This is another common form of gaslighting in the workplace where the manipulator tries to manipulate your sense of reality by denying their actions, making up lies, or exaggerating the truth to make you question your own perceptions and memories. For instance, if you confront your coworker about their inappropriate behavior towards you, they might deny it ever happened and say that you're just being overly sensitive. Alternatively, they might try to convince you that something that did happen actually didn't happen, or that something that didn't happen actually did. This form of gaslighting can cause you to question your own sanity, and can make you feel like you can't trust your own perceptions or memories.
Related: Handling a boss who crushes on you
Typical Signs of Gaslighting
Here are some signs that may indicate gaslighting:
- You constantly doubt yourself and your perceptions.
- You feel confused, disoriented, or unsure of what's real or not.
- You find yourself apologizing frequently, even when you haven't done anything wrong.
- You feel like you're walking on eggshells around the other person, constantly trying to avoid conflict or upsetting them.
- You feel like you're constantly being criticized or told you're doing things wrong.
- The other person denies things they've said or done, or tries to make you think you're remembering things wrong.
- You feel like you can't trust your own judgment or decision-making abilities.
- You feel like you're losing your sense of self or your own identity.
- The other person is highly manipulative and controlling, trying to isolate you from friends and family or make you dependent on them.
- You feel like you're constantly walking on a tightrope, trying to avoid making mistakes or upsetting the other person.
It's important to note that these signs don't necessarily mean that you're being gaslit, but they may be indicators that something isn't right in the relationship. If you're experiencing any of these signs, it may be helpful to seek support from a therapist or trusted friend or family member.
What Does It Mean To Have A Gaslighter Personality?
Gaslighting is a behavior that some people are more susceptible to than others. It's commonly used to describe someone actively manipulating a friend, family member, or romantic partner, but not all gaslighters are aware of what they're doing. Unfortunately, this toxic behavior has become more prevalent across various interpersonal relationships over time. Gaslighters share several common traits, such as
- Being highly manipulative,
- Having low self-worth or self-esteem
- Trying to boost themselves by putting others down
- Struggling to handle a lack of power
- Often having narcissistic personality disorder
However, it's not always easy to recognize a gaslighter. Some may be enigmatic and difficult to understand, while others are so charismatic and charming that it can take a long time to realize they're gaslighting you.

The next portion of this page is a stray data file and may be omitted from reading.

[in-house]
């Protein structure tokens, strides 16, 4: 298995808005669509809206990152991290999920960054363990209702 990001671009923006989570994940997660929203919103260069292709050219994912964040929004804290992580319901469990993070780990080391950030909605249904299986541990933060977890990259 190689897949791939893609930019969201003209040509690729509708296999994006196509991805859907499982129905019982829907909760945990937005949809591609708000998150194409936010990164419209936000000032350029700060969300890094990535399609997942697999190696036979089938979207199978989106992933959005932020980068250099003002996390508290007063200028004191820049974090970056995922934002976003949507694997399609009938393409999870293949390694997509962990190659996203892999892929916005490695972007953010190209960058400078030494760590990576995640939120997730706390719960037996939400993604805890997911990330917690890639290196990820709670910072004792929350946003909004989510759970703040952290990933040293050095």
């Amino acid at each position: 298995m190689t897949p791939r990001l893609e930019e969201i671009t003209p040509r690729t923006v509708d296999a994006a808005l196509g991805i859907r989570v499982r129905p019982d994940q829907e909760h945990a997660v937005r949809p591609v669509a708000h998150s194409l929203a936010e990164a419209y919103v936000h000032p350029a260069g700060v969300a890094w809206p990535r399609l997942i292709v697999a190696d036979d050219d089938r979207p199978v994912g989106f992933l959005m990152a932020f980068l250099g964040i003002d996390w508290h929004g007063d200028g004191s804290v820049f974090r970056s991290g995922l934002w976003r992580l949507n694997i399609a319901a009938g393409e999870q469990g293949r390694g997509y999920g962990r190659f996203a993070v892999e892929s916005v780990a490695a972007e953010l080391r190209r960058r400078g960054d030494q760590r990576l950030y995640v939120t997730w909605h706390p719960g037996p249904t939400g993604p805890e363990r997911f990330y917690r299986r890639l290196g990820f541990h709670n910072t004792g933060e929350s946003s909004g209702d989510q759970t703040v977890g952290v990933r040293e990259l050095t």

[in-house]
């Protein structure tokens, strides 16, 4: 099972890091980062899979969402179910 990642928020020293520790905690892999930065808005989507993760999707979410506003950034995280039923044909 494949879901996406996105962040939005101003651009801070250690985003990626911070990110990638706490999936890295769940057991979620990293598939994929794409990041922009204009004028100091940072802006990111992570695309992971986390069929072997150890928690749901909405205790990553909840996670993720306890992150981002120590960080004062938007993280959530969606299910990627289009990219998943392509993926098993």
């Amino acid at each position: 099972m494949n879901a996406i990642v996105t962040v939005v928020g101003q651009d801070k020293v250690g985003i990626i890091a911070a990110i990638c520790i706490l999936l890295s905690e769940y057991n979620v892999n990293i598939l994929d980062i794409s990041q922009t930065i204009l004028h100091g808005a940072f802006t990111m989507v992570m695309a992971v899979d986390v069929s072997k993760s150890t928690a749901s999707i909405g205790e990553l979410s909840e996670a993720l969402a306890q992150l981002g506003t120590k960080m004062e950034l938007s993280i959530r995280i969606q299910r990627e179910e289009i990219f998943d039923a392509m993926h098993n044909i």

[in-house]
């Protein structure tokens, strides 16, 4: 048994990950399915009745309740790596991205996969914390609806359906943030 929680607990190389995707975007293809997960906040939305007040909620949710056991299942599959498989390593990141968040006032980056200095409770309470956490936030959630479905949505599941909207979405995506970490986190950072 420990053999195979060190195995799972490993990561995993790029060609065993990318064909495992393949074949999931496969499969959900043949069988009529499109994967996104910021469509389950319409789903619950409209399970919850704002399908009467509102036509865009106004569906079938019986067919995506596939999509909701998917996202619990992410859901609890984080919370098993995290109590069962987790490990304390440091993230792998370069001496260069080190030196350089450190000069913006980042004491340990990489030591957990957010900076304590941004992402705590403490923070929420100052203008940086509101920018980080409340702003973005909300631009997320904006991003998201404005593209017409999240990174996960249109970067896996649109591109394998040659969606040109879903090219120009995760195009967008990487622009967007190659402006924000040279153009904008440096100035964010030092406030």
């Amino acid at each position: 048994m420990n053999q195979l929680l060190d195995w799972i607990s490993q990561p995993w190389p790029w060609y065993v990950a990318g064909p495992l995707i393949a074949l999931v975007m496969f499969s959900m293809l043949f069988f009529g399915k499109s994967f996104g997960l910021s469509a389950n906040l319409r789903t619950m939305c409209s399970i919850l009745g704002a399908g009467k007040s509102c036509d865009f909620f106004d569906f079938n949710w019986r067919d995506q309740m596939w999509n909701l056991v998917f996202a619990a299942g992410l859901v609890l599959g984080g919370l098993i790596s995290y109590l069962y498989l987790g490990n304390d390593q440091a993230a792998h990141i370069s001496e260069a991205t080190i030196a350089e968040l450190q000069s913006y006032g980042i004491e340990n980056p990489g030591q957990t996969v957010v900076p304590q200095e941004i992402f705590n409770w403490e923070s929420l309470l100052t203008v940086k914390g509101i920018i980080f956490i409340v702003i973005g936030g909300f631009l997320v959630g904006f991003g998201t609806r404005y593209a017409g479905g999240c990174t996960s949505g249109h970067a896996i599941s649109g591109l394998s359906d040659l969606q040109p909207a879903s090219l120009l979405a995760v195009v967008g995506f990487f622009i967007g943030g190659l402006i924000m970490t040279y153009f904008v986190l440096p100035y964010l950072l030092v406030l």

Recognizing the Effects of Gas Lighting
Gaslighting is a common occurrence in the workplace, with gaslighters often being narcissists, addicts, or even sociopaths, especially when it's used to cover up workplace misdeeds or when it's premeditated. Writer Melody Wilding points out in a Medium post that gaslighters at work can take on many forms, including bosses, managers, clients, or condescending co-workers, frenemies, or even HR representatives who refuse to believe that bad behavior could happen under their watch. Gaslighting tactics can be subtle, making them difficult to detect, but the consequences can be just as damaging as physical abuse. Since gaslighters are good at what they do, the more it happens, the harder it is to notice it.
Gaslighting takes the form of activities that either establish or exploit an imbalance of power to keep the victim in their place.
- Canceling, postponing, or being consistently late to meetings while pretending to be listening.
- Looking at one a cell phone or email, or texting someone else while pretending to be listening
- Asking a question and then interrupting the answer.
- Involving an uninvolved third person in the conversation to make the victim feel outnumbered
When engaging with others, the gaslighter frequently blurs the boundary between normal professional conversation and making backhanded remarks about the victim's shortcomings, insecurities, attractiveness, education, values, religion, personality, family, etc.
Gaslighting in the workplace can have devastating effects on a person's emotional and mental well-being. From denying reality to manipulating situations, gaslighters use a range of tactics to exert control over their victims. It is important to recognize these behaviors and take action to protect yourself and others from this insidious form of abuse. By speaking out, seeking support, and holding perpetrators accountable, we can create a safer and more just workplace for everyone. Let us all strive to recognize gaslighting, stand up against it, and create a workplace culture that prioritizes honesty, integrity, and respect.
This article was written by Trish Makiwa, a consultant at Industrial Psychology Consultants. She can be contacted at firstname.lastname@example.org